Mapping Battles of Ancient Rome

Methodology and Description

               The idea of mapping Roman battles came about while exploring other maps on ArcGIS that explore the Ancient Roman world. Particular inspiration was drawn from this Roman World map, however I could not find the original creator. With few Roman world maps capturing battle sites, I sought to create a project that could be useful in tandem with other maps. The hope is that this map could be juxtaposed with layers showing forts and troop movement ranges, leading to new inferences from famous conflicts and battles.

               My work itself at this point is rudimentary. The current aim of this phase of the project is to include as many Roman battles as I can and layer them in, categorized by conflict period or war. As of January 6, 2022 I have completed the Samnite Wars, select Gallic encounters, the Tarentine (Pyrrhic) War, and the key engagements of the First Punic War. I have only included battles that I could find specific coordinates for: it was an intentional choice to select battles that either archaeologists and historians have identified sites for, or that we have very good evidence to suggest took place near a modern site or town. The pins include the Battle name, date or year it took place, and a brief description of the battle. This phase will be completed in June 2022 and include more information will be added regarding the size of armies, hosts, and the certainty of this site as the place of combat. By June 2022, the map will include battles dating back to 400 BCE all the way to 44 BCE. This is intended to be a living project that can be continually updated with new information and battles.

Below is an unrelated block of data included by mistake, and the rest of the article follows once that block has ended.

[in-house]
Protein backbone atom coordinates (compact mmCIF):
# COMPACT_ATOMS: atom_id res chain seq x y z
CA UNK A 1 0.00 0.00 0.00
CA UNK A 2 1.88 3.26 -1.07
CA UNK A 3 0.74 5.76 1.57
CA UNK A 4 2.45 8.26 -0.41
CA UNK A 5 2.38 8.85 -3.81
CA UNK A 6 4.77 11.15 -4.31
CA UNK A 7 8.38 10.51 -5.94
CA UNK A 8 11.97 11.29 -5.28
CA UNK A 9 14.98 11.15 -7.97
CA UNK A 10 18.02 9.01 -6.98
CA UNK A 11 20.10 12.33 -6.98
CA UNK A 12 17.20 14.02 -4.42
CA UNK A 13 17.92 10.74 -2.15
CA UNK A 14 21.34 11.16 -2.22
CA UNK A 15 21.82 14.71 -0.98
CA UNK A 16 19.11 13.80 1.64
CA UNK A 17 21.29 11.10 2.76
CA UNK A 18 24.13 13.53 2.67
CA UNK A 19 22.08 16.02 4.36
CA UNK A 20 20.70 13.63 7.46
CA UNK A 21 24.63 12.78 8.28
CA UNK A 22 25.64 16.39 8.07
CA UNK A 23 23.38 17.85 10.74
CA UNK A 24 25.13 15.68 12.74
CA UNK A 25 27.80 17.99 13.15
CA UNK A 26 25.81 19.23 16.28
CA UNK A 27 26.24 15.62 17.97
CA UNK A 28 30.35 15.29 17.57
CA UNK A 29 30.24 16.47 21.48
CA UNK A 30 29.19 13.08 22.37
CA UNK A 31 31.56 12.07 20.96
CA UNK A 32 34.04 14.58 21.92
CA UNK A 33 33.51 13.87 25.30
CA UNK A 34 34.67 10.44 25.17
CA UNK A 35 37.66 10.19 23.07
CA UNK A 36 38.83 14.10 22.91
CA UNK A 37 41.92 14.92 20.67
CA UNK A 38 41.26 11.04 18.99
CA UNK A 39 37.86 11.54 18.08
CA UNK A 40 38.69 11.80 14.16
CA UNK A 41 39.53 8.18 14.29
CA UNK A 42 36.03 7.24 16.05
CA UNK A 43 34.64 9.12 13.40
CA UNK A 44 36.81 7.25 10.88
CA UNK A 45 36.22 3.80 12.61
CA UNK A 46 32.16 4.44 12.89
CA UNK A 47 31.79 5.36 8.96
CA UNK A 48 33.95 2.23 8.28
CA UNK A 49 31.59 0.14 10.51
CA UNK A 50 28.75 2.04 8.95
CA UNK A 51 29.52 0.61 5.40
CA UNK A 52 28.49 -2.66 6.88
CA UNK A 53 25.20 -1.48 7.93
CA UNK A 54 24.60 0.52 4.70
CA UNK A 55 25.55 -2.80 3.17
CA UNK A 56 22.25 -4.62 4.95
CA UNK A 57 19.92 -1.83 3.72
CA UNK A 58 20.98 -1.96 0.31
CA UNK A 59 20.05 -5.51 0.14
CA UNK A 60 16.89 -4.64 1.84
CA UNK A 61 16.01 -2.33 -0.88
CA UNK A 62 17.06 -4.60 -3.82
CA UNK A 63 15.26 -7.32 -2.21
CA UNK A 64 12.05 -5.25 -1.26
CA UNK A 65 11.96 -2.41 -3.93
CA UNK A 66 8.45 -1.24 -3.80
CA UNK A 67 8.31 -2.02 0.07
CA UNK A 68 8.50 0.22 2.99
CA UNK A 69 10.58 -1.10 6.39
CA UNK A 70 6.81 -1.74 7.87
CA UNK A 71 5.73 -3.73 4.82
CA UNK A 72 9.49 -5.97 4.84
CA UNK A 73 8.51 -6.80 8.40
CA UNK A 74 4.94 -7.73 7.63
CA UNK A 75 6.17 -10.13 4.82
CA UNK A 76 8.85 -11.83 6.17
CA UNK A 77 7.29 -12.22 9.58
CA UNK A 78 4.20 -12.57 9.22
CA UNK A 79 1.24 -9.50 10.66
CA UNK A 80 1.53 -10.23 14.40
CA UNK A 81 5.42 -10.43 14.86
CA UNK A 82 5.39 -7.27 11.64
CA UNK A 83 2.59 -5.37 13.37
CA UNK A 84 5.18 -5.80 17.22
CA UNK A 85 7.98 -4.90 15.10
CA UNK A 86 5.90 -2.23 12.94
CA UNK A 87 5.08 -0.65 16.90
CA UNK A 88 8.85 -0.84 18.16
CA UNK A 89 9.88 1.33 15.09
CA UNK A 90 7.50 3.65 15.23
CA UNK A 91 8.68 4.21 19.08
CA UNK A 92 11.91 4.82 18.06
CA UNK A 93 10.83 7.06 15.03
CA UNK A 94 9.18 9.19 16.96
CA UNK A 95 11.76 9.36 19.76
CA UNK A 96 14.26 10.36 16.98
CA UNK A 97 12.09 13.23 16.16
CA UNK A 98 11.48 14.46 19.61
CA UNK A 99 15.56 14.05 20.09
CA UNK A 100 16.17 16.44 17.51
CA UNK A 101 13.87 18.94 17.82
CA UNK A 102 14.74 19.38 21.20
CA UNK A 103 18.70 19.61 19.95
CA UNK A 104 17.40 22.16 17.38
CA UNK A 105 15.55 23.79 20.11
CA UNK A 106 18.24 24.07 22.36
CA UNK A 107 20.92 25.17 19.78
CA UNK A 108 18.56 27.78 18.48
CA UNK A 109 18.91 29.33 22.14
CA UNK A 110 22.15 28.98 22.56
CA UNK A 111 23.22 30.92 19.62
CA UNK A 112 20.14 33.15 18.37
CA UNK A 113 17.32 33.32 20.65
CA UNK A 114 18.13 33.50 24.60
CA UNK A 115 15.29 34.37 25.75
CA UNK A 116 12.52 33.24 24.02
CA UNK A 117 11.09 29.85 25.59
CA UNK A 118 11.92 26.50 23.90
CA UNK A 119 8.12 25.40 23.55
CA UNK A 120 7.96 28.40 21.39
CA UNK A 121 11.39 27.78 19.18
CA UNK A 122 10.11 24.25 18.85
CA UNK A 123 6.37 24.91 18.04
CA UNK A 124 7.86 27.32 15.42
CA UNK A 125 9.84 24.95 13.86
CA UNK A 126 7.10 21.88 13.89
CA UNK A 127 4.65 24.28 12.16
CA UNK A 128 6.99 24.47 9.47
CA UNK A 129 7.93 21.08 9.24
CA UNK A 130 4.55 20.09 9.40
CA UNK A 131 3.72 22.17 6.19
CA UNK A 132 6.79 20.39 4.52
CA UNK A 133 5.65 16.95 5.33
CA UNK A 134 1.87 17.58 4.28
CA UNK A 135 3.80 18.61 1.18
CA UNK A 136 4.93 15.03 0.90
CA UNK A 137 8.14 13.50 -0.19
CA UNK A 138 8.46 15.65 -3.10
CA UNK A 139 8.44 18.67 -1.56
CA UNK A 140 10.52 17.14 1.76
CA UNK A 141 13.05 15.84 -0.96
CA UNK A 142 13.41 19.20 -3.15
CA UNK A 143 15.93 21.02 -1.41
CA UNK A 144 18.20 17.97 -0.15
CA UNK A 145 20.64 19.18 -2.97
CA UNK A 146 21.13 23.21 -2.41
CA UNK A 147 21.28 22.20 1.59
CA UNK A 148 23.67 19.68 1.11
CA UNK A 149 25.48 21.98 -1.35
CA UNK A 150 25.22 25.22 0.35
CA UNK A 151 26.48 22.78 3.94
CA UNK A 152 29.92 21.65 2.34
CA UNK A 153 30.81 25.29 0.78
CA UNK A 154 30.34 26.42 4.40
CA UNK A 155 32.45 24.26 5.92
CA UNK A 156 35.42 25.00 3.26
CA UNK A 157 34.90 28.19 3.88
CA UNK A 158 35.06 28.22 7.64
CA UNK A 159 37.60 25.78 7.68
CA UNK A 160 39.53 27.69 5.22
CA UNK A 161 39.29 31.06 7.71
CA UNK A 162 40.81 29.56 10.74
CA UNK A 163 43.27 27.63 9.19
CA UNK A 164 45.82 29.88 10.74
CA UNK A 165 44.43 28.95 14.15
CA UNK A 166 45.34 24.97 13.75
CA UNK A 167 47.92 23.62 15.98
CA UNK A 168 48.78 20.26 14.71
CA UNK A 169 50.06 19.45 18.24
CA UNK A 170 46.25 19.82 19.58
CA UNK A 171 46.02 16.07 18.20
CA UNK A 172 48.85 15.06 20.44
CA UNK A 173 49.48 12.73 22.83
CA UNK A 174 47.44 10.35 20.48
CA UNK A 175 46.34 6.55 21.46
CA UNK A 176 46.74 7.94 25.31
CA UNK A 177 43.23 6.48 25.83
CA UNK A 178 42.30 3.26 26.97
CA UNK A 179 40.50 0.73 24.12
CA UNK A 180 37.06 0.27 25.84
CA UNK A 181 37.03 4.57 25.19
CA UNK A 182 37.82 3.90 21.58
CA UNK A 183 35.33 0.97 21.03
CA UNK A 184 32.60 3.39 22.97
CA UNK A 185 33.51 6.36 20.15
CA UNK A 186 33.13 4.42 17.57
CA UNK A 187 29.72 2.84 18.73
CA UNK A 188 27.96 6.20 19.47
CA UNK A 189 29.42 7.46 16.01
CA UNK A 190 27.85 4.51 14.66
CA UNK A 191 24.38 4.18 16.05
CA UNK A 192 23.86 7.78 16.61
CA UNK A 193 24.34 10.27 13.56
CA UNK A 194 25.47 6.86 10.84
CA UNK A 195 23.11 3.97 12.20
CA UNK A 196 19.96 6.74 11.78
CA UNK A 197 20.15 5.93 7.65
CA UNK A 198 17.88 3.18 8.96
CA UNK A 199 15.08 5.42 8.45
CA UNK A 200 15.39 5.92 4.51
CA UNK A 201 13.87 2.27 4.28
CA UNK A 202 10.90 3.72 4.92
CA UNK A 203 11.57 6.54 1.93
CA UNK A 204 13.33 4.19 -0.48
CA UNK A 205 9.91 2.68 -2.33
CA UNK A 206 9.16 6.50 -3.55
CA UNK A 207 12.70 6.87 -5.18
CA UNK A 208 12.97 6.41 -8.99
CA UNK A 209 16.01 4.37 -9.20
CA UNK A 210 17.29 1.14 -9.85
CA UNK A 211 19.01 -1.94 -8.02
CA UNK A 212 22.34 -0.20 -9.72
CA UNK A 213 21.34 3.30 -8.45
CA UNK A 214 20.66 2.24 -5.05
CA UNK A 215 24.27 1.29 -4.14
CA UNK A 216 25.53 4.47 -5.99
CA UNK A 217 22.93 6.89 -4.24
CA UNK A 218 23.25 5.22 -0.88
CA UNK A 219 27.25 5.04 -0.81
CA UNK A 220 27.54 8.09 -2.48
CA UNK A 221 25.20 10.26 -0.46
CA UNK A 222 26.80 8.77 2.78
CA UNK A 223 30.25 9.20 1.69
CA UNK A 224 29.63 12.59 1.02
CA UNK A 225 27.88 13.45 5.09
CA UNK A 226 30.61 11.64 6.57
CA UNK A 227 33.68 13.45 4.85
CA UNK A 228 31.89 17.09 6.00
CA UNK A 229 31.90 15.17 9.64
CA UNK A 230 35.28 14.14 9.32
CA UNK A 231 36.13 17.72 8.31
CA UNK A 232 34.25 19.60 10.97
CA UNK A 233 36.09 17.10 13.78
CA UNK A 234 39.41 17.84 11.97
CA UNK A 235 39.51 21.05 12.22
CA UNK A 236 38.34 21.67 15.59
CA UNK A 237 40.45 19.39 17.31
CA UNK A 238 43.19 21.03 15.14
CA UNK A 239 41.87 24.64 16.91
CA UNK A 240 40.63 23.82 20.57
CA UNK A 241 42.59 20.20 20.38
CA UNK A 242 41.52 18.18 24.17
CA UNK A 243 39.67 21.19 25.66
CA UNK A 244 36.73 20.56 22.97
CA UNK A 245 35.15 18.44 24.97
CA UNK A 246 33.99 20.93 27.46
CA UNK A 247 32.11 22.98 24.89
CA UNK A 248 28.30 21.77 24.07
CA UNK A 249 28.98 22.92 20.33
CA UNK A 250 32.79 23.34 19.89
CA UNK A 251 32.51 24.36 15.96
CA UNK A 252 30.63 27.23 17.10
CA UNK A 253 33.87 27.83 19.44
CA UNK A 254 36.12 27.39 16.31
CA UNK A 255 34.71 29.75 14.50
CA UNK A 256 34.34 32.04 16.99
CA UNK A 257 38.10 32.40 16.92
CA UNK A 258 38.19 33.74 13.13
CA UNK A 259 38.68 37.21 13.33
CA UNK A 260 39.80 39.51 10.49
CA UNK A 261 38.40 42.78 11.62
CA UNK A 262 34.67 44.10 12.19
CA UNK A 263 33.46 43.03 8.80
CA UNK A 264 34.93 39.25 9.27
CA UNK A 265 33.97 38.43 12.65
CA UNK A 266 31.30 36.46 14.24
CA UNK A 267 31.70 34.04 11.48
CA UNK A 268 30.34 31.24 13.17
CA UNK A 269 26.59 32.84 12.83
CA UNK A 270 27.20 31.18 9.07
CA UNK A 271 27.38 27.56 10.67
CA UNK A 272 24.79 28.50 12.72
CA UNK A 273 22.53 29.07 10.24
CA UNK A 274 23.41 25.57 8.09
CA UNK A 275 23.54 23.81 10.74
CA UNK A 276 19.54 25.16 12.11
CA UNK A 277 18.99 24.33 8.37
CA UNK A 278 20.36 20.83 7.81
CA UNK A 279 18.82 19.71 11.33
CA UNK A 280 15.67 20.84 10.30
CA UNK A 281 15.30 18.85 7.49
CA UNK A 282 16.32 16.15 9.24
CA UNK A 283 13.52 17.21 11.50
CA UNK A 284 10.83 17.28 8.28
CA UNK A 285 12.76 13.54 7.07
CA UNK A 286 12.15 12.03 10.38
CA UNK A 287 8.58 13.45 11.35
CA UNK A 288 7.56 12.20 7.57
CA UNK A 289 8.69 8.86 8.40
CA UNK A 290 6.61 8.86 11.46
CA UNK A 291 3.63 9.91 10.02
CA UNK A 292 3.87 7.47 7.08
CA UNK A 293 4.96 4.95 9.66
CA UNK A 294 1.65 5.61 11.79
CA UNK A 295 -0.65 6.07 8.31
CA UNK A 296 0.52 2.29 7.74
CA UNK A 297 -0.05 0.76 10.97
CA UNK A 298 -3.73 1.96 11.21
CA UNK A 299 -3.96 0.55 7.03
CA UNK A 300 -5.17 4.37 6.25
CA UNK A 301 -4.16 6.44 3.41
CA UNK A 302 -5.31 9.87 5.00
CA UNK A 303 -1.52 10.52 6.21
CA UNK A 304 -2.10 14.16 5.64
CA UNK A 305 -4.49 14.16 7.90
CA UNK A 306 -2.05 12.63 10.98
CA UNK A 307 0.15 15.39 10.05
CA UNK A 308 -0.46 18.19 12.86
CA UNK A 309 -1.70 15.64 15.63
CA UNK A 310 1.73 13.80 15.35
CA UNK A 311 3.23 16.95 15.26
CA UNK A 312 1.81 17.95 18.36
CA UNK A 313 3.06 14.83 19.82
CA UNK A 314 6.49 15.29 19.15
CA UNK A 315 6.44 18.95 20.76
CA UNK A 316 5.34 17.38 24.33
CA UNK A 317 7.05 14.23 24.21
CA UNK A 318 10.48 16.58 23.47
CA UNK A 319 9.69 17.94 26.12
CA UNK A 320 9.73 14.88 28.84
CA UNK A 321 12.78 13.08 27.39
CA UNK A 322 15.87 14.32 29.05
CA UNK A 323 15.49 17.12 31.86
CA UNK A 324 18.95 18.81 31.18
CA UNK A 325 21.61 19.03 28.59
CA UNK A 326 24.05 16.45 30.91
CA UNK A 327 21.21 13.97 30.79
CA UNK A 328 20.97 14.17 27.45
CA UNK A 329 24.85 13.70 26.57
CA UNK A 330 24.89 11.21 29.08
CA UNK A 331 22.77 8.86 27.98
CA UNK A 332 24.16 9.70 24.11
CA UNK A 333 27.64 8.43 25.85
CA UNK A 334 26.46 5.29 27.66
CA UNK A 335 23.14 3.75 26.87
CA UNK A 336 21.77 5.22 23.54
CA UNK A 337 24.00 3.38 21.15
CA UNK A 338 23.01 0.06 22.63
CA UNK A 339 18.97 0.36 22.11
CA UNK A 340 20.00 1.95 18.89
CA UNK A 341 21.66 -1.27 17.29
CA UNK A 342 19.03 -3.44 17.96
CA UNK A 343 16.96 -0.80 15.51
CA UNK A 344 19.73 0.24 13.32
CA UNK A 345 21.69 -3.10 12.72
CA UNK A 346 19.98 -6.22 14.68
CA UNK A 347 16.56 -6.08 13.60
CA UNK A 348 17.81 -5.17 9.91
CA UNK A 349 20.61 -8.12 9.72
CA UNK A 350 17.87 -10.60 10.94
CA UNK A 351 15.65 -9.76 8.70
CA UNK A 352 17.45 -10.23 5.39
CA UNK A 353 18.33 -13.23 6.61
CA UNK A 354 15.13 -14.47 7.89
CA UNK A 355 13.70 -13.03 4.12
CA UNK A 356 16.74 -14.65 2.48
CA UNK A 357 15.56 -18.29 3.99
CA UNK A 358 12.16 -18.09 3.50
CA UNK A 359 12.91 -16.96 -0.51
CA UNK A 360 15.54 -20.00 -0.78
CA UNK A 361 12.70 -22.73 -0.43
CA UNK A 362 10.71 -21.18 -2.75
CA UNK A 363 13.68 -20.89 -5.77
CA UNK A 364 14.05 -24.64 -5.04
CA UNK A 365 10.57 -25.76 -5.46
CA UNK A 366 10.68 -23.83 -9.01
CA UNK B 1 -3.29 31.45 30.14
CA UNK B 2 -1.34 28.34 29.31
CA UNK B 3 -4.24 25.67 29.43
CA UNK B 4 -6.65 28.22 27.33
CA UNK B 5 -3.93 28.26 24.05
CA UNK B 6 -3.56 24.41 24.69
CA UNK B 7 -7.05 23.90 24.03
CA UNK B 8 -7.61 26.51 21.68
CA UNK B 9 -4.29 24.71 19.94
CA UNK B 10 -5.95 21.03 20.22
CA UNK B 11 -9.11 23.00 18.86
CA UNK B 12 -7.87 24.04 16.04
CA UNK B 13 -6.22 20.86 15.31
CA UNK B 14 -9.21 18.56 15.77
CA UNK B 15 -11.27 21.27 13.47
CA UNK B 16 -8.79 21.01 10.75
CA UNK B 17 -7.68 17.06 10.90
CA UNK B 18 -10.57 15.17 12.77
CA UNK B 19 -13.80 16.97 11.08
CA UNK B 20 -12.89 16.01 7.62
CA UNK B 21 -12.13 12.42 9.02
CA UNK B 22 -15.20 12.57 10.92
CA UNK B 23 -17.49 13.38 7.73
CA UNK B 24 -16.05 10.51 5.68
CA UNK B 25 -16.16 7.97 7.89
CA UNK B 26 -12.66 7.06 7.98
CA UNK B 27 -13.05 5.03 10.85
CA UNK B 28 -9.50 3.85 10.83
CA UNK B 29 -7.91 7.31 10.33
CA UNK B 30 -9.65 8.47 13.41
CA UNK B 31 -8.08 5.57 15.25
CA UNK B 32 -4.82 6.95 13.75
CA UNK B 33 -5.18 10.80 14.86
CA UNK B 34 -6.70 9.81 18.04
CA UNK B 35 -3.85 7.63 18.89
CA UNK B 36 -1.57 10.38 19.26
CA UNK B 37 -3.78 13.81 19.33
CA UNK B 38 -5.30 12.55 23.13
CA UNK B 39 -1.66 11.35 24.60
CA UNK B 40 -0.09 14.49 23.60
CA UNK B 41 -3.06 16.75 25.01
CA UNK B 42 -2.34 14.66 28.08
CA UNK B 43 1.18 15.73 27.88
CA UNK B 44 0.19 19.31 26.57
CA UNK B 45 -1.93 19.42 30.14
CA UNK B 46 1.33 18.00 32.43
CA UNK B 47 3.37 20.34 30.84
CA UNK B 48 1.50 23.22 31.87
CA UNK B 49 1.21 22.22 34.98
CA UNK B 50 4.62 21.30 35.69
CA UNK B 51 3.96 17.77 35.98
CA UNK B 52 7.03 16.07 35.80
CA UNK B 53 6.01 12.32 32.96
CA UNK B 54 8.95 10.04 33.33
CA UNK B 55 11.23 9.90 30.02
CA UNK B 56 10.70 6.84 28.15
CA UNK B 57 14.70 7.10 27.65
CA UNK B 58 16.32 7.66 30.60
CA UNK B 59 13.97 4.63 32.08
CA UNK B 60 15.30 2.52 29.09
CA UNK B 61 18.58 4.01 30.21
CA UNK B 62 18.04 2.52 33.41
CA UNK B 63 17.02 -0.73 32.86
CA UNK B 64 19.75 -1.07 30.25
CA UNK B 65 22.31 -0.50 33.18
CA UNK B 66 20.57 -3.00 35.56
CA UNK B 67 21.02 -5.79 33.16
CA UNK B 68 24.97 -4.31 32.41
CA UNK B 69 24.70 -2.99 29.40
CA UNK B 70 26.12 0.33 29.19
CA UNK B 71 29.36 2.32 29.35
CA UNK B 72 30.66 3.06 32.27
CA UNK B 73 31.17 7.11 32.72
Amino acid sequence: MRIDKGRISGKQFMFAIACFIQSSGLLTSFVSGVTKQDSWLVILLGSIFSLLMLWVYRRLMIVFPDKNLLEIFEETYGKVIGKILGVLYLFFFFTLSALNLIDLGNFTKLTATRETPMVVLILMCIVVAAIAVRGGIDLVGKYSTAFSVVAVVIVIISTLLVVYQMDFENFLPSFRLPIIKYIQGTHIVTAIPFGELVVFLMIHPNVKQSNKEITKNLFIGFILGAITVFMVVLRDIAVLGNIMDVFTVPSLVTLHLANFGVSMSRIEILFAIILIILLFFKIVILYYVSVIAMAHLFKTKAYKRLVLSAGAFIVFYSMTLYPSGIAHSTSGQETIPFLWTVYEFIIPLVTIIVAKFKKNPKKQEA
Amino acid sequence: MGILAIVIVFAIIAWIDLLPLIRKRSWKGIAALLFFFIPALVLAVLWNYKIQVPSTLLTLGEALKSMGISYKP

On methodology, coordinates and location is based on descriptions from primary sources. For example, Livy identifies that the Battle of the Caudine Forks took place near the Roman town of Caudium. Coordinates for this town found using google maps and wiki sites to pinpoint the rough location of the battle. There is a clear limitation that almost all coordinates for battles of the early and mid-republic are not exact sites: they are very close estimations. In lieu of the time or ability for serious research, I have relied on primary sources for now, including Livy, Plutarch, Cassius Dio and Diodorus. One secondary source that has been extremely helpful is Battles of the Greek and Roman Worlds: A Chronological Compendium, by John Drogo Montagu. This Frontline Books publication also heavily relies on the primary sources, which is why it was an easy choice to help with simple entries for battle notes. In time, I hope to readdress each entry and the data being used to locate battles piecemeal for accuracy, so that users know the research behind this project was less compromising.

DISCLAIMER: The map below serves as a tool for basic cross-referencing and contextualization. I would not yet recommend this project to be cited as a source in scholarly articles, essays, or works, due to the dubious quality of source material.


Mapping Battles of Ancient Rome

Use the arrow icon on the top left corner to sort layers as you explore. 

N.B. - The map works best on a desktop, scaling and map manipulation may be difficult on a phone or tablet.